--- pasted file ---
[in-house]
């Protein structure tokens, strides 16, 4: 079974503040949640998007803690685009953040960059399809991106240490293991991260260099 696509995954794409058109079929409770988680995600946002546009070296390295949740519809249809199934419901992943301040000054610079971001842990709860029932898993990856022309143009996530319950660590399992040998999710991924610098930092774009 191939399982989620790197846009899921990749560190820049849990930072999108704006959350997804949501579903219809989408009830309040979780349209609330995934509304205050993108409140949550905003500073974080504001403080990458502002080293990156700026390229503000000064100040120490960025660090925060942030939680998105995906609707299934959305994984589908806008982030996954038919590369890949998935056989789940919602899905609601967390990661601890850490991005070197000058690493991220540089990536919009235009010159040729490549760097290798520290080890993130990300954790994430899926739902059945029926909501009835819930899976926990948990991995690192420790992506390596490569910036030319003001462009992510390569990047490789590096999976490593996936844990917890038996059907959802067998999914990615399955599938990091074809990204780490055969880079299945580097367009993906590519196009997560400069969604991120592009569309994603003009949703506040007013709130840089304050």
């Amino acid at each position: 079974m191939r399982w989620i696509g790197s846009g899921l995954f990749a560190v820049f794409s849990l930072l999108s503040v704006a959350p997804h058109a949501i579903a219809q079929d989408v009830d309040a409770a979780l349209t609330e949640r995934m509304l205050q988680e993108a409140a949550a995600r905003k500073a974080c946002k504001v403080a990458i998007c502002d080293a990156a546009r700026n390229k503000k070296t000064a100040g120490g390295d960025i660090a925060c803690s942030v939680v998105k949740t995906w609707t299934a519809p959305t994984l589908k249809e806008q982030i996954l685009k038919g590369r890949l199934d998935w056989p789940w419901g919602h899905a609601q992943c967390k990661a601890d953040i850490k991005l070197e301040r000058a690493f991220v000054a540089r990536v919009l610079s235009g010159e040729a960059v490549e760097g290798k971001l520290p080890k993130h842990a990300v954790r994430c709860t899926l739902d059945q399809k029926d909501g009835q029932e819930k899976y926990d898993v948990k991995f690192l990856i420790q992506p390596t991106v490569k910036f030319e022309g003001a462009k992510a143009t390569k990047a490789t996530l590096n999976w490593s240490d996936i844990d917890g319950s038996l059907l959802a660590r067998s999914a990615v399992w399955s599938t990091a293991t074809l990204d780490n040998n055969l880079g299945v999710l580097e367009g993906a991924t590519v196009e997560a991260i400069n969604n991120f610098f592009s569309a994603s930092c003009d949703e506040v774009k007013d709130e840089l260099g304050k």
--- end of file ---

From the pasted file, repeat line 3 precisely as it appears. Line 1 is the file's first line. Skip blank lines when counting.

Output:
């Amino acid at each position: 079974m191939r399982w989620i696509g790197s846009g899921l995954f990749a560190v820049f794409s849990l930072l999108s503040v704006a959350p997804h058109a949501i579903a219809q079929d989408v009830d309040a409770a979780l349209t609330e949640r995934m509304l205050q988680e993108a409140a949550a995600r905003k500073a974080c946002k504001v403080a990458i998007c502002d080293a990156a546009r700026n390229k503000k070296t000064a100040g120490g390295d960025i660090a925060c803690s942030v939680v998105k949740t995906w609707t299934a519809p959305t994984l589908k249809e806008q982030i996954l685009k038919g590369r890949l199934d998935w056989p789940w419901g919602h899905a609601q992943c967390k990661a601890d953040i850490k991005l070197e301040r000058a690493f991220v000054a540089r990536v919009l610079s235009g010159e040729a960059v490549e760097g290798k971001l520290p080890k993130h842990a990300v954790r994430c709860t899926l739902d059945q399809k029926d909501g009835q029932e819930k899976y926990d898993v948990k991995f690192l990856i420790q992506p390596t991106v490569k910036f030319e022309g003001a462009k992510a143009t390569k990047a490789t996530l590096n999976w490593s240490d996936i844990d917890g319950s038996l059907l959802a660590r067998s999914a990615v399992w399955s599938t990091a293991t074809l990204d780490n040998n055969l880079g299945v999710l580097e367009g993906a991924t590519v196009e997560a991260i400069n969604n991120f610098f592009s569309a994603s930092c003009d949703e506040v774009k007013d709130e840089l260099g304050k």